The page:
"CHOSEN." DVD Commentary.

Series | Season | Disc

BtVS | 7 | 6

Commentary By: Joss Whedon

The “Chosen” commentary begins “Hi, I’m Joss Whedon, and this is the very final commentary of the very final episode of the very final season of Buffy and if you’ve actually been through all the episodes and all the commentaries and you have a feeling of exhaustion, confusion and sort of a low riding rage you can’t really describe or understand, then you’ll know how I felt when we shot this.” This, in a nut shell, describes the episode to come. Being the finale, the most important responsibility in “Chosen” was to bring “closure but not a closing” for the series, as well as end that year’s story arc.

Like all Buffy episodes, Whedon worked under severe time constraints while filming “Chosen.” This is evident from the very first scene, which picks up where its predecessor “End of Days” left off. Featuring Angel, Buffy, and Caleb, this scene was especially difficult due to the fact Whedon only had David Boreanaz (Angel) for seven hours, and in that seven hours Whedon needed to film ten pages of dialogue. This lack of time affected the way Whedon approached the scene. The discussion between Buffy and Angel became the patented “over, over, two shot” that Whedon tried to avoid if possible. Time constraints also led to Whedon shooting and lighting Angel and Buffy together in the same shot. Fortunately, the second unit completed most of the fight scenes and other stunts. This included the huge battle down in the Hellmouth.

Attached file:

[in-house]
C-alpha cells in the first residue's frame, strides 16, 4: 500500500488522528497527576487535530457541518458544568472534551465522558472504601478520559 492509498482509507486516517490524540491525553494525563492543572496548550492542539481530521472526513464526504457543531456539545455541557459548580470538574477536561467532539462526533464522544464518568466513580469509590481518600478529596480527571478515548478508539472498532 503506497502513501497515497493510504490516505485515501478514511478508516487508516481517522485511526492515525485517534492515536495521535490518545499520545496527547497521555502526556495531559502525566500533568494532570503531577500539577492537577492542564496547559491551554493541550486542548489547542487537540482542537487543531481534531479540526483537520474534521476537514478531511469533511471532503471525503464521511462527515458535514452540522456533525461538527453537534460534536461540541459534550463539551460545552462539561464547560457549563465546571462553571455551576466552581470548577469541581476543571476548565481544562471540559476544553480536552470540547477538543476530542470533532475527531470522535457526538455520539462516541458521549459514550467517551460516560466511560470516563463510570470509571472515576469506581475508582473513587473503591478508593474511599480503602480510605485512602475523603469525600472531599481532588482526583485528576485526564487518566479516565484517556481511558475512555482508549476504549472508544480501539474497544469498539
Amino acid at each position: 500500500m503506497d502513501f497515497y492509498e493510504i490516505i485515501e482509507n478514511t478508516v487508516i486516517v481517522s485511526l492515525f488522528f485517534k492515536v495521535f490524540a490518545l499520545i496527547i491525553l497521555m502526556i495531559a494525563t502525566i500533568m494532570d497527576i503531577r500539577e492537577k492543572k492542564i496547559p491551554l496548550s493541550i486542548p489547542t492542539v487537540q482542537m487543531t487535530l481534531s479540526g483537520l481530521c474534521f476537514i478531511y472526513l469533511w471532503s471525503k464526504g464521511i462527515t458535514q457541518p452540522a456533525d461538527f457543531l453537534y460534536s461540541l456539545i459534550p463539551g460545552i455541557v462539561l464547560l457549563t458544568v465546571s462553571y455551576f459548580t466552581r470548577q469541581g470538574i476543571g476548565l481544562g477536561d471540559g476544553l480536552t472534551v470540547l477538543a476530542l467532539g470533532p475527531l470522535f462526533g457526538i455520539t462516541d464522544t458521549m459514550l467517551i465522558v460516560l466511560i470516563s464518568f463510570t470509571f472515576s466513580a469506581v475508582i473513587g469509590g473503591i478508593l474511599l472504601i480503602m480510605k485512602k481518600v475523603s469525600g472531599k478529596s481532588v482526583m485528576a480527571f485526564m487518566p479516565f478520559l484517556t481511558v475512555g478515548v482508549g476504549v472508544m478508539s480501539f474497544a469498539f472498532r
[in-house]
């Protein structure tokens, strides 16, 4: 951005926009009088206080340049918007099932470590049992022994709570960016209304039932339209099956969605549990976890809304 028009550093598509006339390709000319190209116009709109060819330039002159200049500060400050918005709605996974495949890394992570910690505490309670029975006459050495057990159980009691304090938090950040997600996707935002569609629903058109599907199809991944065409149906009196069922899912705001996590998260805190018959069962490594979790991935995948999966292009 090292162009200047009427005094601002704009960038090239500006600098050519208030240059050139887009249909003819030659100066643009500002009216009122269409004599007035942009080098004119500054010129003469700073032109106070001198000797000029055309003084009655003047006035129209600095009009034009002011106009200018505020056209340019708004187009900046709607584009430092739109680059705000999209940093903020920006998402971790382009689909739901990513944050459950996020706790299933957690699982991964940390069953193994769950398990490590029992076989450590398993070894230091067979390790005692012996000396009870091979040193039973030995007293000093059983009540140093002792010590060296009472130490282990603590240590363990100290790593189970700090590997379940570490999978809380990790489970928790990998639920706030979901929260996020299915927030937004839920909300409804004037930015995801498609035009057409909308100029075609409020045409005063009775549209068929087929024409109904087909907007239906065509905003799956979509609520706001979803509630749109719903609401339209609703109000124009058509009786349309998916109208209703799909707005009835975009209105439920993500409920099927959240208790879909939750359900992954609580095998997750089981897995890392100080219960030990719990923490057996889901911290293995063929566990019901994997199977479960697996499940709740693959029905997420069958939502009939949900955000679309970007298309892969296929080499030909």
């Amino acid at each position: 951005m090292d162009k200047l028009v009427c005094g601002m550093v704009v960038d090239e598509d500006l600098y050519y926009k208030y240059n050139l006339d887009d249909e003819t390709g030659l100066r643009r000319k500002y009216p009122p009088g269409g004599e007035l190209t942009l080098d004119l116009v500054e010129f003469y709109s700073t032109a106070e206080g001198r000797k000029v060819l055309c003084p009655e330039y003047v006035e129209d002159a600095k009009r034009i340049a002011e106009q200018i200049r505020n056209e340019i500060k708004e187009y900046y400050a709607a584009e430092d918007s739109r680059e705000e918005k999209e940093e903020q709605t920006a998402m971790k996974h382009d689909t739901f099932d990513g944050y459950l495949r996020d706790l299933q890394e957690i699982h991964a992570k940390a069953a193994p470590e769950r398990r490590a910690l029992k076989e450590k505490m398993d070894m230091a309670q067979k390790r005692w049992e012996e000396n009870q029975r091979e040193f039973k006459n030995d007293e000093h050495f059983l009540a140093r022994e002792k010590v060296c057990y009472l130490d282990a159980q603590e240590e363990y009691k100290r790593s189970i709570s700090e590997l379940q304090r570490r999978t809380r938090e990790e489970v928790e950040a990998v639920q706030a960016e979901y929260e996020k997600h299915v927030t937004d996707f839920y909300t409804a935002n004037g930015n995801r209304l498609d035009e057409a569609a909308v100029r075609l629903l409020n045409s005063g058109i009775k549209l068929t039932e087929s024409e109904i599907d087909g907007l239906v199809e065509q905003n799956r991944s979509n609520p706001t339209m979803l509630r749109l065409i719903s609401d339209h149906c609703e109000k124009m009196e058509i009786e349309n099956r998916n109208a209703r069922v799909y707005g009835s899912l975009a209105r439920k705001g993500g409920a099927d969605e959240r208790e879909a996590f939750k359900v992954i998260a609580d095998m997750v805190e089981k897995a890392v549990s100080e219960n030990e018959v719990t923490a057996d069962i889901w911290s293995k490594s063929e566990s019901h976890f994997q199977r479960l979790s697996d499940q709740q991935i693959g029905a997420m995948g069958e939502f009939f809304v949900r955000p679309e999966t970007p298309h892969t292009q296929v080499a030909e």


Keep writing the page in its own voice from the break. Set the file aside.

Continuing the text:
As Whedon has stated many times, Buffy was an emotionally driven show, with the characters’ various relationships with one another at its heart. The most important of these relationships involves Buffy and Angel and Buffy and Spike. According to Whedon, the opening act was difficult to write for that reason. In it, Whedon was trying to accomplish two things: give the fans of the Buffy/Angel relationship hope that they would one day get back together, and make it clear that Buffy was committed to Spike in the same act. The trick was to accomplish this without making Buffy seem like the “Slut Queen of Slutdonia.” Whedon partially resolved this dilemma with what is now known as the “cookie dough speech,” in which Buffy tells Angel that she’s not ready to commit to a relationship until she’s “done baking” (7:22). Executive Producer Marti Noxon presented the idea for the speech very early in the season and Whedon adapted it for the finale.